Seven seconds were all that separated Richard Murphy from beating his sister Kate Burns in the 2013 Whidbey Triathlon.
Had Murphy not sat down to change his socks during a transition period in the race — something Burns elected not to do — he may have been the victor in their sibling rivalry.
“Anything with the Murphys is a serious grudge match,” said Murphy, a 52-year-old Kent resident.
He’ll have another chance this Saturday when they both compete in the 21st annual Whidbey Triathlon.
“We’re just going to go and see who can finish ahead of the other and not hurt themselves,” Murphy said.
The swim-bike-run race begins at 9:30 a.m. on July 29 with a one-half-mile swim across Goss Lake. Followed is a 19.5-mile bike ride through Langley to Community Park. The third and final leg of the race is a 3.8-mile run through forest trails at Community Park and on paved roads.
The triathlon is starting 30 minutes earlier than previous years because participants from the 2016 event asked that it be moved up to avoid congestion on the road and for earlier lunch times, said Carrie Monforte, programs director for South Whidbey Parks and Recreation District.
There were 235 participants and 20 teams signed up as of July 20, with competitors as young as 14 and as old as 72. Musician Danny Ward will play the national anthem on a barge just prior to the first wave of swimmers at Goss Lake, Monforte said.
For Murphy, the triathlon isn’t just a platform for competition with his sister. It also helped change his lifestyle.
Murphy was once 300 pounds, but his workouts in preparation for the 2013 race helped him lose 50 pounds. He’s currently a member of the Raise The Bar triathlon club in Kent, which is helping him prepare for this year’s event with workout and eating plans.
“It makes a good impression on you to stay active and fit,” Murphy said. “I hated running before. But, after I started to run for this, I love running.”
Another participant is taking an active step toward raising awareness about a community organization and contest.
If you happen to spot a man toting a mannequin behind him at any point in the race, don’t be alarmed. The mannequin, affectionately named “Myrtle” is 71-year-old Daniel Goldsmith’s marketing technique to raise awareness about the Friends of Friends Medical Support Fund and the Mr. South Whidbey contest. Goldsmith said photographers will snap photos of him pulling a kayak with the mannequin as well as him riding with it on a bicycle and pushing it on a wheelbarrow.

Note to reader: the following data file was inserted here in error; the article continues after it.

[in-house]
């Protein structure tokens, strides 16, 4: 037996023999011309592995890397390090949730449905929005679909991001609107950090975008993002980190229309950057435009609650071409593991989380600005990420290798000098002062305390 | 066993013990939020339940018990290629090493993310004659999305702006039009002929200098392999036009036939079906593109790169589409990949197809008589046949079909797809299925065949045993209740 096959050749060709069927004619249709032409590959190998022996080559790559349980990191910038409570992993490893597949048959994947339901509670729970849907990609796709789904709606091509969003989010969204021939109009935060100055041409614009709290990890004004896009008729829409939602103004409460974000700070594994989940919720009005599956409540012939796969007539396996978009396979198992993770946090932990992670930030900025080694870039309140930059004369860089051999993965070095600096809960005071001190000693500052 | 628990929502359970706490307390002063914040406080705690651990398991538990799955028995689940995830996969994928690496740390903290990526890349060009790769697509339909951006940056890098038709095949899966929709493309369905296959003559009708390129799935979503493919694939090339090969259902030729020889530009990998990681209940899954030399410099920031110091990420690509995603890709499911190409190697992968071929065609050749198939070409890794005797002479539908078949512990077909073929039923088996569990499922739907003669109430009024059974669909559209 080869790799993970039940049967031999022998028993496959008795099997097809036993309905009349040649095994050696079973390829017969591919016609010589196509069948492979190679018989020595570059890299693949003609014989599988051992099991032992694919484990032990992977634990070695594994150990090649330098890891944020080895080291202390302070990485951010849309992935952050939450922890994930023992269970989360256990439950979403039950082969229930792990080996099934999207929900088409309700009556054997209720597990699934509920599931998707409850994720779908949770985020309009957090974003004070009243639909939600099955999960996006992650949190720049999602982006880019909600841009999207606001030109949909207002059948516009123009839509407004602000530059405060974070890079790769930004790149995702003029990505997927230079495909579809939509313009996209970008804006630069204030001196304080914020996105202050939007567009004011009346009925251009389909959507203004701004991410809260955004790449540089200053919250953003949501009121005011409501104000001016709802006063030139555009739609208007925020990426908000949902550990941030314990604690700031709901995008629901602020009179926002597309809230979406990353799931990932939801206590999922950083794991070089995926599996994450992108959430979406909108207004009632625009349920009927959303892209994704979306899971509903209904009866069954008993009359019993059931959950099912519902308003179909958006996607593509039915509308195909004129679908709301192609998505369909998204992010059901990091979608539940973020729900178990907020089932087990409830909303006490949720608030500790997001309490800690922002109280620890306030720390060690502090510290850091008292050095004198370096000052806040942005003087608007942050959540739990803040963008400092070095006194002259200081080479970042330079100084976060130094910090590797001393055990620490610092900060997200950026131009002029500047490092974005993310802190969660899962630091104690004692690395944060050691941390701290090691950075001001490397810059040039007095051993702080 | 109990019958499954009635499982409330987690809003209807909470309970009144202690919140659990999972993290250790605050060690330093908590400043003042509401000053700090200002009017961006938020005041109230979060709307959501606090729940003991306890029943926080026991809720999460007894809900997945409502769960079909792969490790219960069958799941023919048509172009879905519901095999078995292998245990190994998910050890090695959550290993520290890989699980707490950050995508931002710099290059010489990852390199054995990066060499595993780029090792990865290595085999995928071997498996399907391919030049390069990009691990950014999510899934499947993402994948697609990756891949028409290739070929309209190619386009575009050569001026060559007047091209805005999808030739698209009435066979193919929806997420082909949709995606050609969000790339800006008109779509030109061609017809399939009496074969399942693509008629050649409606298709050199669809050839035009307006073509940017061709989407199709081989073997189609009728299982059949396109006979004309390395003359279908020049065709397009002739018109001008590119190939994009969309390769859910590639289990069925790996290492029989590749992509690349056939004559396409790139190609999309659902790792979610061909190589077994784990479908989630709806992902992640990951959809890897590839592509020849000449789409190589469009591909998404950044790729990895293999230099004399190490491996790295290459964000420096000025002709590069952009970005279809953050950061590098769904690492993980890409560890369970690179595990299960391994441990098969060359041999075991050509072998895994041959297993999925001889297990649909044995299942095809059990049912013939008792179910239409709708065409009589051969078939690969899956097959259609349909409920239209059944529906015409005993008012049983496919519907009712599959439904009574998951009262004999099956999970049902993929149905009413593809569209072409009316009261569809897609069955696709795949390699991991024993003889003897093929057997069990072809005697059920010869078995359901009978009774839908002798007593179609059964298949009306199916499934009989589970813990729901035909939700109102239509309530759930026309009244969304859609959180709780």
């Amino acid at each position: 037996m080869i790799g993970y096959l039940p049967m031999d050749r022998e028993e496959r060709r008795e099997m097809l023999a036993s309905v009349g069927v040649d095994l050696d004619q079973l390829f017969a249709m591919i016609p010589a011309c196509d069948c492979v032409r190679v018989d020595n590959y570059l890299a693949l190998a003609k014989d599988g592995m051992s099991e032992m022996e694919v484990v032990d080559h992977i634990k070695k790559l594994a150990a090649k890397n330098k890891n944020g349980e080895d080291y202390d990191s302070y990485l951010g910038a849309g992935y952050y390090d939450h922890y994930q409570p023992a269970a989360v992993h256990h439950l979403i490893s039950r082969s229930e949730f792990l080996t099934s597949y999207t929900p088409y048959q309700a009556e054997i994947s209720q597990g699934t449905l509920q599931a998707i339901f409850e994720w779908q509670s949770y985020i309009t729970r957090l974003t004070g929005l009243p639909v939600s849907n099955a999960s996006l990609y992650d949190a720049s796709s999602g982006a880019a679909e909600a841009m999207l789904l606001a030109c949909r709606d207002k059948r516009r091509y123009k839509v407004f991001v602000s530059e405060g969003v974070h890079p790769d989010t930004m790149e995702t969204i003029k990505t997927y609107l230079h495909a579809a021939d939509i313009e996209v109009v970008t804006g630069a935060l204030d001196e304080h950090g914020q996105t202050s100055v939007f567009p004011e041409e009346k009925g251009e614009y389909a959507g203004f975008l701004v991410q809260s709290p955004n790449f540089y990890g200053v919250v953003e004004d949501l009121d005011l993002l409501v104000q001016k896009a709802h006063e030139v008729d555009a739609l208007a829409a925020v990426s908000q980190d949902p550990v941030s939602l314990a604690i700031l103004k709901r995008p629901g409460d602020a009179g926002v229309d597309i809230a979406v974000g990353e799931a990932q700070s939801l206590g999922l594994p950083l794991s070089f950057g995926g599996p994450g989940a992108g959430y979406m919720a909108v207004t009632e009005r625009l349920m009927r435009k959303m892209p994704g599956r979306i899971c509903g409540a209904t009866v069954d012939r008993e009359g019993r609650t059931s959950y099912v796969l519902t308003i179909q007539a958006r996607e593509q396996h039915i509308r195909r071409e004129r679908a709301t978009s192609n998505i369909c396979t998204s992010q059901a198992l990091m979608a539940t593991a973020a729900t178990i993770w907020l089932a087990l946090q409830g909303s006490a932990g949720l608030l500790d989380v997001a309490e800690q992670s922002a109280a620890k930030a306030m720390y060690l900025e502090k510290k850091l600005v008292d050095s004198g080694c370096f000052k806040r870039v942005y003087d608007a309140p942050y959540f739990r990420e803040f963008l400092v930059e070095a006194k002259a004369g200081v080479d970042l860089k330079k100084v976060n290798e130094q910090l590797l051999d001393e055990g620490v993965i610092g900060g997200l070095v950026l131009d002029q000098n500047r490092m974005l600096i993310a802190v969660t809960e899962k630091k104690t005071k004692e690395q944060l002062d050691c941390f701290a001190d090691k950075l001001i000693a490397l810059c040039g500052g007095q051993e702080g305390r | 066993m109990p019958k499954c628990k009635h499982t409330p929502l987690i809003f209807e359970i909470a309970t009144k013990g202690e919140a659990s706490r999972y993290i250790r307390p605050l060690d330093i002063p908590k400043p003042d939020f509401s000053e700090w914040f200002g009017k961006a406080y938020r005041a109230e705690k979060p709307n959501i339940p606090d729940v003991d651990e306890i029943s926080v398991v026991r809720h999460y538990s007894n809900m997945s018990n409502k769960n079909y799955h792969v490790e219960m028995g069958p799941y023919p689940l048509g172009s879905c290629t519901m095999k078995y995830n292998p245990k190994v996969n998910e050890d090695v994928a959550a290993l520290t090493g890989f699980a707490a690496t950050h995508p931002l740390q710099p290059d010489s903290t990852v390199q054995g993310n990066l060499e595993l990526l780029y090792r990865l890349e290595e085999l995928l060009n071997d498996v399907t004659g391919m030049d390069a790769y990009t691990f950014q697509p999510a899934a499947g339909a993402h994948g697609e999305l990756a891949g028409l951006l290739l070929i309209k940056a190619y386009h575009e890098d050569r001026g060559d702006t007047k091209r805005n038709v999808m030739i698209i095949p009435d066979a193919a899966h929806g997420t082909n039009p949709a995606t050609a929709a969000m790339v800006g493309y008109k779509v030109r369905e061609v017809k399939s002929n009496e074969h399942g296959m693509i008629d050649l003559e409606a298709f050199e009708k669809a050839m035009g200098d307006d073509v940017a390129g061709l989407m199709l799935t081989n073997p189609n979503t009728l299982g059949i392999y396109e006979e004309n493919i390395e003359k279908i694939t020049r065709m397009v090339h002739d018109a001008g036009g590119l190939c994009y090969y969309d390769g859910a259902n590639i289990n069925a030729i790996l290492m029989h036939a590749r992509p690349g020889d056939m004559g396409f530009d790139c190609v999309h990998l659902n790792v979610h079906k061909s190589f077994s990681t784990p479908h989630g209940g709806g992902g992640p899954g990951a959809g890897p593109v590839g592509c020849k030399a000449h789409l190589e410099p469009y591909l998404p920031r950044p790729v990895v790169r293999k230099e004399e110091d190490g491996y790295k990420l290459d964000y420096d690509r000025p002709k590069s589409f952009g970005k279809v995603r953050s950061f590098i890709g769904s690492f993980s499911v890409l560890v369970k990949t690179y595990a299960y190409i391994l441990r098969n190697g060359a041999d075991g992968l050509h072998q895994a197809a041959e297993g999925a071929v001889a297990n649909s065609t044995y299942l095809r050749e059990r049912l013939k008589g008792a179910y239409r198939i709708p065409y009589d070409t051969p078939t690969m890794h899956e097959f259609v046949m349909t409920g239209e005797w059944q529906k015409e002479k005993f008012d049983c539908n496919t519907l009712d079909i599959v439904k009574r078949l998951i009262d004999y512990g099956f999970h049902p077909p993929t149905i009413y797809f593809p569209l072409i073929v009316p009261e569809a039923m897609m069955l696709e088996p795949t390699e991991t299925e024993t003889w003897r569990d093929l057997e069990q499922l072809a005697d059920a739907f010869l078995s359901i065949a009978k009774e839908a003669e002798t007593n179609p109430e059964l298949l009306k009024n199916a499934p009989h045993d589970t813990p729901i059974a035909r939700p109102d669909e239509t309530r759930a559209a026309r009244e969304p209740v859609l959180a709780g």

Goldsmith, who is a candidate for the 2017 Mr. South Whidbey contest, says it’s a “wacky” way to catch people’s attention and raise curiosity about the medical fund, which goes toward people who need help with medical bills. He doubts he’ll make any waves in terms of a speedy finish in the race though.
“I’m not trying to break any records,” Goldsmith said.
Family relay teams are a common thread in this year’s triathlon. The Sisson family from the Seattle area will have three teams spanning three generations in the event, according to one member of the family. Cari Bader, a 33-year-old Seattle resident, said she and her sister, her parents, her two cousins and two of their kids are signed up for Saturday. It’s the second time they’ve done the triathlon as a family, the last time being 2009.
“It’s our family reunion for the summer,” Bader said.
She added that they tried to balance out the ages when splitting up into teams; Bader will race with one of her cousins and his son. Bader said she elected to do the swim, but anticipates it will be a challenge.
“It’s the difference between swimming in a pool and a lake,” Bader said. “You can’t see much farther than your hands and it’s cold. You have to keep your head together for the swim.”
But, she said ultimately it’s a satisfying experience. She isn’t sure which of the family’s teams will win, but she thinks the run might clinch it.
Roads to be affected during the race from 7:30-noon on Saturday include Lakeside Drive, Traverse Road, Second Street between Park Avenue and DeBruyn Avenue. Turns from Bayview Road onto Andreason Road will also be limited.
Monforte said if anyone is still interested in registering, they must do so by early Thursday morning. To register, visit whidbeytriathlon.com. The cost is $85 for individuals and $165 for relay teams.